From the perspective of science education, the teaching of biodiversity in schools for students in the 11-18 age group is considered a controversial issue. …

The rest of this article is only available to active members of Questia

Already a member? Log in now.

Notes for this article

Add a new note
If you are trying to select text to create highlights or citations, remember that you must now click or tap on the first word, and then click or tap on the last word.
One moment ...
Default project is now your active project.
Project items
Notes
Cite this article

Cited article

Style
Citations are available only to our active members.
Buy instant access to cite pages or passages in MLA 8, MLA 7, APA and Chicago citation styles.

(Einhorn, 1992, p. 25)

(Einhorn 25)

(Einhorn 25)

1. Lois J. Einhorn, Abraham Lincoln, the Orator: Penetrating the Lincoln Legend (Westport, CT: Greenwood Press, 1992), 25, http://www.questia.com/read/27419298.

Note: primary sources have slightly different requirements for citation. Please see these guidelines for more information.

Cited article

Biology Student Teachers' Conceptual Frameworks regarding Biodiversity
Settings

Settings

Typeface
Text size Smaller Larger Reset View mode
Search within

Search within this article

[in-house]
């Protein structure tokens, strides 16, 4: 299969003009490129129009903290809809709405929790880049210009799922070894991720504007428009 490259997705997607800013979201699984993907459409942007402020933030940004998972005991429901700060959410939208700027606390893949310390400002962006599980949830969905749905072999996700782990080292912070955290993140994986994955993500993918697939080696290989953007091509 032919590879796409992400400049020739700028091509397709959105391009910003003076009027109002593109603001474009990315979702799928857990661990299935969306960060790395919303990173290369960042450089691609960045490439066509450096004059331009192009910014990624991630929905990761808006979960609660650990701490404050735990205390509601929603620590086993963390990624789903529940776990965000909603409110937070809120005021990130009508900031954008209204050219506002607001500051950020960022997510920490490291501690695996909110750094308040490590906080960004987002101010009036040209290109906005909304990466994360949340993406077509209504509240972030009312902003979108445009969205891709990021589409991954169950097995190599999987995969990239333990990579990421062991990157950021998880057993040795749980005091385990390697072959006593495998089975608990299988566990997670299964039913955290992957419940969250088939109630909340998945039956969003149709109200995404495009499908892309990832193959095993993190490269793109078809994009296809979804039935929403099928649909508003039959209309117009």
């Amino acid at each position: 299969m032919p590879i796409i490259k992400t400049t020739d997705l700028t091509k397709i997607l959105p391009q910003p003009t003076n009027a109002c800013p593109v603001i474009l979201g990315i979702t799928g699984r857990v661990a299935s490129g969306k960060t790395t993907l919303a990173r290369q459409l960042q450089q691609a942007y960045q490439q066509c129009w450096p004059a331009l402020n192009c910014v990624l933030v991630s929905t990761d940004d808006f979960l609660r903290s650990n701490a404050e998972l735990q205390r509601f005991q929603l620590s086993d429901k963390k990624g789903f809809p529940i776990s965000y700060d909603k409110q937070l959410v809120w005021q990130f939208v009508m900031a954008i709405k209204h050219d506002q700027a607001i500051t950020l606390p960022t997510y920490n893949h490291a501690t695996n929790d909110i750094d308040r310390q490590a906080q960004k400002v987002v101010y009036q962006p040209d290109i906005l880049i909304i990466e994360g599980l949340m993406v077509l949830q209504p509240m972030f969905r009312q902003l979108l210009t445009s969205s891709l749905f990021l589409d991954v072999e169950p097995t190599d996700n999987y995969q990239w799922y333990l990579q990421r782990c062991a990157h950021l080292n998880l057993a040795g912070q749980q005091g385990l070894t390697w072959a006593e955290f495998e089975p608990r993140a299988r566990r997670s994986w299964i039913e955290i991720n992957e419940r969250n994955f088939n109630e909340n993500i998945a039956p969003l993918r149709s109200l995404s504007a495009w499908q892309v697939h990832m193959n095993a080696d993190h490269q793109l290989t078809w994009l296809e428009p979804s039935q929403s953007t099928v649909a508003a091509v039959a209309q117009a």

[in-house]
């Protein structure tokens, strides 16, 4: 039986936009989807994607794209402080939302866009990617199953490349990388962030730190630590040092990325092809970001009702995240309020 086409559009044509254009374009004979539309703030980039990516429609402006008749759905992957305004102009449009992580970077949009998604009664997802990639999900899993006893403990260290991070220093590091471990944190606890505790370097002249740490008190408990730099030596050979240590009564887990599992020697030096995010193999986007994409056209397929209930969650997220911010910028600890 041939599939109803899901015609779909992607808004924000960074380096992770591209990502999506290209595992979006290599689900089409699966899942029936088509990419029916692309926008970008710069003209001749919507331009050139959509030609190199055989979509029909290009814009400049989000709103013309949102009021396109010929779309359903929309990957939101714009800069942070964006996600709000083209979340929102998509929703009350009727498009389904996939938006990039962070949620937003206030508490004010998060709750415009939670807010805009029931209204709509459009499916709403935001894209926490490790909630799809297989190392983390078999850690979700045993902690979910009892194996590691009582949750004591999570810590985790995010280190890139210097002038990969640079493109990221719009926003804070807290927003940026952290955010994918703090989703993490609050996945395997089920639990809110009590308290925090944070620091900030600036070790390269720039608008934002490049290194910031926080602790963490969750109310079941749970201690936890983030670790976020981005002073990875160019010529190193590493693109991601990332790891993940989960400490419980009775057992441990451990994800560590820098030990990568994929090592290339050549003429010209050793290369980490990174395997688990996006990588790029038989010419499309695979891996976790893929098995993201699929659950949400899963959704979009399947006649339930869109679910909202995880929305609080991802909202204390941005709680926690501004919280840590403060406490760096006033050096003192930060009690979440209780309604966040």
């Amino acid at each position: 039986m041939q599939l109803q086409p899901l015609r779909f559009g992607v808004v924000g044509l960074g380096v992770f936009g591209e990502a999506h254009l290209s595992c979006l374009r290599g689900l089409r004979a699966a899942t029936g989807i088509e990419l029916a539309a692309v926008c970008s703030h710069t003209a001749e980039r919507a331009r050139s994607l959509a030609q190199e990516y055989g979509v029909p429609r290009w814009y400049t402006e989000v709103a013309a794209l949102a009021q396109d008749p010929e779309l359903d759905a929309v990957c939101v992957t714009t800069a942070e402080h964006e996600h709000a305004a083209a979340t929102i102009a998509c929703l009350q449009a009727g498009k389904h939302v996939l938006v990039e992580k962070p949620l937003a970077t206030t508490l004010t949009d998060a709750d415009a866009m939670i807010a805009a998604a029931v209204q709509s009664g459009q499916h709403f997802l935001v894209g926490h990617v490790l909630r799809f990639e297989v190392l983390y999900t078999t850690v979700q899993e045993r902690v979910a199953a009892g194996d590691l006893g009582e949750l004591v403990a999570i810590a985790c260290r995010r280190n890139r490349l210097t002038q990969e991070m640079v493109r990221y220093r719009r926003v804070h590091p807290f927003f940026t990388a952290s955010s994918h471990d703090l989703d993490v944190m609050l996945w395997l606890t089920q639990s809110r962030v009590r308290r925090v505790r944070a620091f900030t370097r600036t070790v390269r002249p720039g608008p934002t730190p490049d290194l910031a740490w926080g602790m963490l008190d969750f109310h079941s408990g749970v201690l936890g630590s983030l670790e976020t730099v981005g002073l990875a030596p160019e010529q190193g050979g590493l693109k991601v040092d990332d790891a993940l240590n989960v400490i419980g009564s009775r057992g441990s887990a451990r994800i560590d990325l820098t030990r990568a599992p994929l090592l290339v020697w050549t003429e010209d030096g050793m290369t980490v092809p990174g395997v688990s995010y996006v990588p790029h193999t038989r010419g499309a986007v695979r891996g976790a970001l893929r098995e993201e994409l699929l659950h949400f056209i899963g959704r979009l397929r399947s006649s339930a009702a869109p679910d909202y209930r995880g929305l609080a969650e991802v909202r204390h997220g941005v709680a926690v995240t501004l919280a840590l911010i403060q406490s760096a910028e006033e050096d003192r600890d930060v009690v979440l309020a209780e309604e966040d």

Look up

Look up a word

  • Dictionary
  • Thesaurus
Please submit a word or phrase above.
Print this page

Print this page

Why can't I print more than one page at a time?

Help
Full screen
Items saved from this article
  • Highlights & Notes
  • Citations
Some of your highlights are legacy items.

Highlights saved before July 30, 2012 will not be displayed on their respective source pages.

You can easily re-create the highlights by opening the book page or article, selecting the text, and clicking “Highlight.”

matching results for page

    Questia reader help

    How to highlight and cite specific passages

    1. Click or tap the first word you want to select.
    2. Click or tap the last word you want to select, and you’ll see everything in between get selected.
    3. You’ll then get a menu of options like creating a highlight or a citation from that passage of text.

    OK, got it!

    Cited passage

    Style
    Citations are available only to our active members.
    Buy instant access to cite pages or passages in MLA 8, MLA 7, APA and Chicago citation styles.

    "Portraying himself as an honest, ordinary person helped Lincoln identify with his audiences." (Einhorn, 1992, p. 25).

    "Portraying himself as an honest, ordinary person helped Lincoln identify with his audiences." (Einhorn 25)

    "Portraying himself as an honest, ordinary person helped Lincoln identify with his audiences." (Einhorn 25)

    "Portraying himself as an honest, ordinary person helped Lincoln identify with his audiences."1

    1. Lois J. Einhorn, Abraham Lincoln, the Orator: Penetrating the Lincoln Legend (Westport, CT: Greenwood Press, 1992), 25, http://www.questia.com/read/27419298.

    Cited passage

    Thanks for trying Questia!

    Please continue trying out our research tools, but please note, full functionality is available only to our active members.

    Your work will be lost once you leave this Web page.

    Buy instant access to save your work.

    Already a member? Log in now.

    Search by... Author
    Show... All Results Primary Sources Peer-reviewed

    Oops!

    An unknown error has occurred. Please click the button below to reload the page. If the problem persists, please try again in a little while.